Billionaire investor and businessman Thomas H. Lee, known as the “father of leveraged buyouts,” has died at the age of 78, his family confirmed.
“The family is extremely saddened by Tom’s death,” said Michael Sitrick, a Lee family friend and spokesperson, in a statement. “While the world knew him as one of the pioneers in the private equity business and a successful businessman, we knew him as a devoted husband, father, grandfather, sibling, friend, and philanthropist who always put others’ needs before his own. Our hearts are broken. We ask that our privacy be respected and that we be allowed to grieve.”
Though the family did not confirm a cause of death, the New York Post reported that Lee was found following a 911 call shortly after 11 a.m. on Thursday due to a self-inflicted gunshot wound.
Per Reuters, NYPD confirmed emergency medical services were dispatched to a building on Fifth Avenue (where Lee resides) following a 911 call around the same time, where a man was “pronounced dead at the scene.”
Who Is Thomas H. Lee?
Lee graduated from Harvard College in 1965, receiving a BA in Economics before pursuing early career endeavors as a securities analyst at L.F. Rothschild & Company in New York and a Vice President in the technology lending group at the First National Bank of Boston.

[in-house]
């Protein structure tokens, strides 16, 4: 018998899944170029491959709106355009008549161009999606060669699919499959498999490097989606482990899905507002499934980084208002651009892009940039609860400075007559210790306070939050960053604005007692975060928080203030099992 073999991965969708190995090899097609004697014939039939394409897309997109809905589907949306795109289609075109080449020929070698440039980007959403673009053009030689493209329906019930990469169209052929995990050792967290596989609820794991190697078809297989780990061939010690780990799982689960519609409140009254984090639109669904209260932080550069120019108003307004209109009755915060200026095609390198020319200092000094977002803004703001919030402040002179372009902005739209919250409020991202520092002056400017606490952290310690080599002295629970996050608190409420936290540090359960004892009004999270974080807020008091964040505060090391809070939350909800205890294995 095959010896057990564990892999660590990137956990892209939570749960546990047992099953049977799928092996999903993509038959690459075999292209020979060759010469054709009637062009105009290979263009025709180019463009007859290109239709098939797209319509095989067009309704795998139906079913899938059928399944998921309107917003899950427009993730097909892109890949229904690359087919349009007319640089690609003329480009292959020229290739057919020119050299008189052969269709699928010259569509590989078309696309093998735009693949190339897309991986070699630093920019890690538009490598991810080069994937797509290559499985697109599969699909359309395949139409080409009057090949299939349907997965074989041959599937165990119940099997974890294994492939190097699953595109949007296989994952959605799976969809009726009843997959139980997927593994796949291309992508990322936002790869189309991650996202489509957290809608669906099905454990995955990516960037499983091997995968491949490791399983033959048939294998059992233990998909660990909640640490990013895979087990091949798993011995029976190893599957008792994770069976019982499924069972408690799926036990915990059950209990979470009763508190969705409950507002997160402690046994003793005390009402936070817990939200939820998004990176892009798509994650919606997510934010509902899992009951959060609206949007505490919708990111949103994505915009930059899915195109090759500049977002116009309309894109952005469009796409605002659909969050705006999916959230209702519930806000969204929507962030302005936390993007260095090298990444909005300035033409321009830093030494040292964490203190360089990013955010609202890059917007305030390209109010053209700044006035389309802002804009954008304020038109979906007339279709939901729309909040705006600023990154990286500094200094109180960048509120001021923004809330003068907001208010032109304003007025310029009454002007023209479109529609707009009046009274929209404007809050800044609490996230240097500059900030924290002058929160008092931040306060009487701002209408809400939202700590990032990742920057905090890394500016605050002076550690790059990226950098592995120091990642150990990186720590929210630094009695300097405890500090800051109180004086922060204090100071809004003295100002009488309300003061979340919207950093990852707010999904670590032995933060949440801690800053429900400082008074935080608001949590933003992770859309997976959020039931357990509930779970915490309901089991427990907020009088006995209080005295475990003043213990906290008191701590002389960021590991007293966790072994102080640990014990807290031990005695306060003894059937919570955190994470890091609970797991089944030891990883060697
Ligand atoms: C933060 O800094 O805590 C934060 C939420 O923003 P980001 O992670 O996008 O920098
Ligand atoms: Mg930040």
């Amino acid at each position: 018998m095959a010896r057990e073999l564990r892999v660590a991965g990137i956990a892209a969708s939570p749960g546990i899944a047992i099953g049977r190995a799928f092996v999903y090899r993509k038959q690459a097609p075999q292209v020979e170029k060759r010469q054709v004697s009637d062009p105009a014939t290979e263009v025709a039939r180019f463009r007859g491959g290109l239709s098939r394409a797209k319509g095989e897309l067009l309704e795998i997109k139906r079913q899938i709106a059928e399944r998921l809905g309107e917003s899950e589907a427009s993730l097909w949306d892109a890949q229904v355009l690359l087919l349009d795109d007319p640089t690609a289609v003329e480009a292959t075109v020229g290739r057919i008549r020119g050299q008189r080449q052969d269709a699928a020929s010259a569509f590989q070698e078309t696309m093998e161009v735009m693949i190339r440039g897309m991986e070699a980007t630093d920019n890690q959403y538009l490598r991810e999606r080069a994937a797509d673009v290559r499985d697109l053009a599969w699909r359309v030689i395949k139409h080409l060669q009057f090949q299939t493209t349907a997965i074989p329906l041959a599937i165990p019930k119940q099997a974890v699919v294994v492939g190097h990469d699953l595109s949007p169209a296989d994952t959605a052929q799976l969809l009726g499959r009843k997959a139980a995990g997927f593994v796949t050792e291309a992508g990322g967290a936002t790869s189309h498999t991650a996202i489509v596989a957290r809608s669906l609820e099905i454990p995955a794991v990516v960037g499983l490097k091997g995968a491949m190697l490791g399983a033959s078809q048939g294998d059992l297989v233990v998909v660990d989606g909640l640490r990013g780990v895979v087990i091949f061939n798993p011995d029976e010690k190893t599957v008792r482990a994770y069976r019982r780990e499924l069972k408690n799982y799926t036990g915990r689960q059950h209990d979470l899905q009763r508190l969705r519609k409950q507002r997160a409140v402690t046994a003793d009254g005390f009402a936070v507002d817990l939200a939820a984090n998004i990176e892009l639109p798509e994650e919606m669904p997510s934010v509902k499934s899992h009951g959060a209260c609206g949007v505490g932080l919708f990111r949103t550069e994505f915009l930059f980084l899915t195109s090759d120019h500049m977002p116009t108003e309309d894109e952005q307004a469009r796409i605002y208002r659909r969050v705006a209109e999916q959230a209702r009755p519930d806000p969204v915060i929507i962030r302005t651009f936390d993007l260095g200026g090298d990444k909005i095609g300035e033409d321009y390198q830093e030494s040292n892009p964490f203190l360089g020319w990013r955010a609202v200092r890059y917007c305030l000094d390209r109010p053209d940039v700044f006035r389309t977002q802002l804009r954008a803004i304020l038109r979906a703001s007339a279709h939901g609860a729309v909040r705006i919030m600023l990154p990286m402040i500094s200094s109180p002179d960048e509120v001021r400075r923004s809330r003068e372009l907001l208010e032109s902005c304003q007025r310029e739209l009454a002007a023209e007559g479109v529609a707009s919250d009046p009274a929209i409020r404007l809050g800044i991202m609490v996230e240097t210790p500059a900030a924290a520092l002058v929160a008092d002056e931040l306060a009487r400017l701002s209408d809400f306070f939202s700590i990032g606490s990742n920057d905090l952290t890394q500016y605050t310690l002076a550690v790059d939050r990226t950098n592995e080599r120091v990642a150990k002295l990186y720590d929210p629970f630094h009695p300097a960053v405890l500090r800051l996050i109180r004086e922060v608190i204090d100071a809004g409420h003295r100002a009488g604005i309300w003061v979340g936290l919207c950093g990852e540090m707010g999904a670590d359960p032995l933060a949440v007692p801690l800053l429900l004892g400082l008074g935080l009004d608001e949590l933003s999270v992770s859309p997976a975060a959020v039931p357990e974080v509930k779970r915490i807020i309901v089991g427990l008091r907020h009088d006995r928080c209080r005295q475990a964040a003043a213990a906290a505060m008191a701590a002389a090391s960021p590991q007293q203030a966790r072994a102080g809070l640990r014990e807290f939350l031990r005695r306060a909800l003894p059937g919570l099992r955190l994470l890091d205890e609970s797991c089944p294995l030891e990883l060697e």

Lee had a decorated history in private equity, founding Thomas H. Lee Partners in 1974, which focused on leveraged buyouts and company acquisitions. In 2006, Lee started private equity firm Lee Equity Partners, where he served as chairman. It’s estimated that he helped with investments of over $15 billion over hundreds of transactions throughout his career.
The most notable deal of his career was the sale of beverage giant Snapple to rival Quaker Oats for $1.7 billion in 1994. He had originally purchased the company just two years prior for $135 million, turning a massive profit.
“Tom was an iconic figure in private equity,” said Todd Abbrecht and Scott Sperling in a statement on behalf of the Thomas H. Lee Partners. “He helped pioneer an industry and mentored generations of young professionals who followed in his footsteps. More importantly, he was a generous and gracious individual who cared deeply about his friends, his family, and his community. Our thoughts and prayers are with his wife, Ann, and their family.”
Lee was also a trustee of several charitable organizations based in New York City, including the Lincoln Center for the Performing Arts, the Museum of Modern Art, NYU Langone Medical Center, and the Whitney Museum of American Art.
His net worth at the time of his passing was an estimated $2 billion.